Hagerty Driving Experience
Larry Jewett - July 26, 2013 01:00 PM
A new generation learned the time-honored skill of how to operate a stick shift as the Hagerty Driving Experience Powered by Ford visited Orange County, California. Young residents of Anaheim and the surrounding communities, aged 15 through 25, were offered driving lessons and classroom instruction about vehicle maintenance by Hagerty experts as part of a multi-city tour organized by Ford.
“It was great to celebrate National Collector Car Appreciation Day by teaching young drivers the art of handling a manual transmission,” said McKeel Hagerty, Preisdent and CEO of Hagerty Insurance. “Orange County is full of auto enthusiasts, but it’s still important to make sure younger generations have the opportunity to experience classic cars in their purest form. It’s our way of giving back to the hobby we care so much about.”
Angel Stadium’s parking lot was transformed into a closed course, where participants took turns behind the wheel of several classics, including a 1965 Ford Mustang, 1 1964 Chevrolet Corvette and a 1960 Triumph TR3. In addition to the historic vehicles, Ford provided several new 2013 models, including two Mustang GTs and a Focus ST, giving the participants the opportunity to compare 21st century clutches to those of past decades.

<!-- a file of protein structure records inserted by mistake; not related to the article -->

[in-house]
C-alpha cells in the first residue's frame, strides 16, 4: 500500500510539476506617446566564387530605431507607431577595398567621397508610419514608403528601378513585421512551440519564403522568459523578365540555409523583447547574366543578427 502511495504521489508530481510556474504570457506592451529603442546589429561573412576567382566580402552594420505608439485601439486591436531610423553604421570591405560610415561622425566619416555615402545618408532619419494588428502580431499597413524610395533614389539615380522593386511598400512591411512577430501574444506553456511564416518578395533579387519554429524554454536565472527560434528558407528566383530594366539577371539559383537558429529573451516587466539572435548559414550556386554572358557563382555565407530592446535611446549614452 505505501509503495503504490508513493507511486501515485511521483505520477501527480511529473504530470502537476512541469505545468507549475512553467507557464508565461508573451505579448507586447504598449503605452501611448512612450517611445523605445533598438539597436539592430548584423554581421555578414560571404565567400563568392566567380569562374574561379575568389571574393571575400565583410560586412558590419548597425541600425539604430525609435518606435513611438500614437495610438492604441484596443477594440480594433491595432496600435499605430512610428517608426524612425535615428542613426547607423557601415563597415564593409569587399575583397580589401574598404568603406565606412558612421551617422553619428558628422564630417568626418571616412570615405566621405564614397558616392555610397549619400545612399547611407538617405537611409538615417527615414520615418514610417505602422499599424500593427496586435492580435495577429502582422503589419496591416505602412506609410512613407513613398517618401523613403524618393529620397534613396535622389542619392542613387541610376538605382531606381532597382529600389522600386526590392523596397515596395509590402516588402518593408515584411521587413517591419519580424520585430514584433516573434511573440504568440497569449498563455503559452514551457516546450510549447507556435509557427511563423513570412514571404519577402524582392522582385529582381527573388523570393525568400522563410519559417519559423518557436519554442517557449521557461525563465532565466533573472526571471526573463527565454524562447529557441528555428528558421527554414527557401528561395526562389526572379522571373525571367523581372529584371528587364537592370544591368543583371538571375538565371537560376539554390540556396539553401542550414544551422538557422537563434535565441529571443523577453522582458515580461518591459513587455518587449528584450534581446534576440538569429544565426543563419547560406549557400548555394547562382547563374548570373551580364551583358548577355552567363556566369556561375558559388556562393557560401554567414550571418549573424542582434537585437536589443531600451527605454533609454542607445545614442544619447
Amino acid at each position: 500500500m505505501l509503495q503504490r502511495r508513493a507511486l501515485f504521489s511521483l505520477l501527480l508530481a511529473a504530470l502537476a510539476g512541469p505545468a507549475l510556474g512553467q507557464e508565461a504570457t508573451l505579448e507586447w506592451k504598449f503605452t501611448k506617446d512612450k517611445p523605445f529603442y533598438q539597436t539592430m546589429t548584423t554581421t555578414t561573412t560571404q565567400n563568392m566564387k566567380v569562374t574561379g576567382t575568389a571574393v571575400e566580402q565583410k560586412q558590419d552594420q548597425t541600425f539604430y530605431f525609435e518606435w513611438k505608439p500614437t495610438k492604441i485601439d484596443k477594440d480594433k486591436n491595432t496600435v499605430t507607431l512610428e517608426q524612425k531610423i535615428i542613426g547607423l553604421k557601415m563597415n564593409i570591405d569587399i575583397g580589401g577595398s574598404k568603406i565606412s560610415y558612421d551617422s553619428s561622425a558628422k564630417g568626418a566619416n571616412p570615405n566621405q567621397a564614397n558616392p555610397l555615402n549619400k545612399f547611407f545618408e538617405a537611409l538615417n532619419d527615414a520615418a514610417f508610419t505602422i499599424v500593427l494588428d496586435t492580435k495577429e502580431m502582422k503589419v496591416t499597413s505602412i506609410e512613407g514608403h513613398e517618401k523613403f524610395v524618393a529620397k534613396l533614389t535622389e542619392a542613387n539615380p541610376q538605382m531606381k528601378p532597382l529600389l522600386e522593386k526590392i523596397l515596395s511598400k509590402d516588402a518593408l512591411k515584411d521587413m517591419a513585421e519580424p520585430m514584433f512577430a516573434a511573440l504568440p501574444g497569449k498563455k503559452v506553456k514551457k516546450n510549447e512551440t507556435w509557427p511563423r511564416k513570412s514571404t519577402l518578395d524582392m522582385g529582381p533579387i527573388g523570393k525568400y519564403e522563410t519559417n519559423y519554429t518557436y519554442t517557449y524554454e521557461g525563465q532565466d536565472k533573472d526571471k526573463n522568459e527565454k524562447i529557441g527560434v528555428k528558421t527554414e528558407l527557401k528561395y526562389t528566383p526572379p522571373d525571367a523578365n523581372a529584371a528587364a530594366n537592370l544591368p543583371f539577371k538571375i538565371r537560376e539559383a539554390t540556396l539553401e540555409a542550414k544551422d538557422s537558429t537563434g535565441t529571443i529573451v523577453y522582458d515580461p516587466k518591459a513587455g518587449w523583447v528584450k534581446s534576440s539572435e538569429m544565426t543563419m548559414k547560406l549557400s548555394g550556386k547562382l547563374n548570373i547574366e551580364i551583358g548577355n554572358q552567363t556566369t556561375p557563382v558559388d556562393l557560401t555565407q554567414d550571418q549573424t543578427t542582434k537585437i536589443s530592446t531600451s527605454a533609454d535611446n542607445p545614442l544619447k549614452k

“It’s so different from a contemporary car,” said David Kha, 25, of Orange, California. “These days, the steering is electronic, the brakes are electronic, the throttle is electronic, the transmission is also electronic. I’ve never had this experience, but I have always heard about it. When you drive a vintage car, you feel connected to everything that’s going on. Classic cars feel direct and visceral.”
Recent research collected by Hagerty shows that young people have less interest in driving and likely possess less driving skill than teens three decades ago. According to a University of Michigan Transportation Research Institute study, only 46 percent of 17-year-olds in America have their driving licenses, a 33 percent decrease since 1983. Additionally, fewer than 10 percent of the currently produced vehicles are equipped with manual transmissions, a technology prevalent on classics. Hagerty’s program was developed to help excite young people about driving by introducing them to cool classic cars and passing on the skills to properly operate a manual transmission.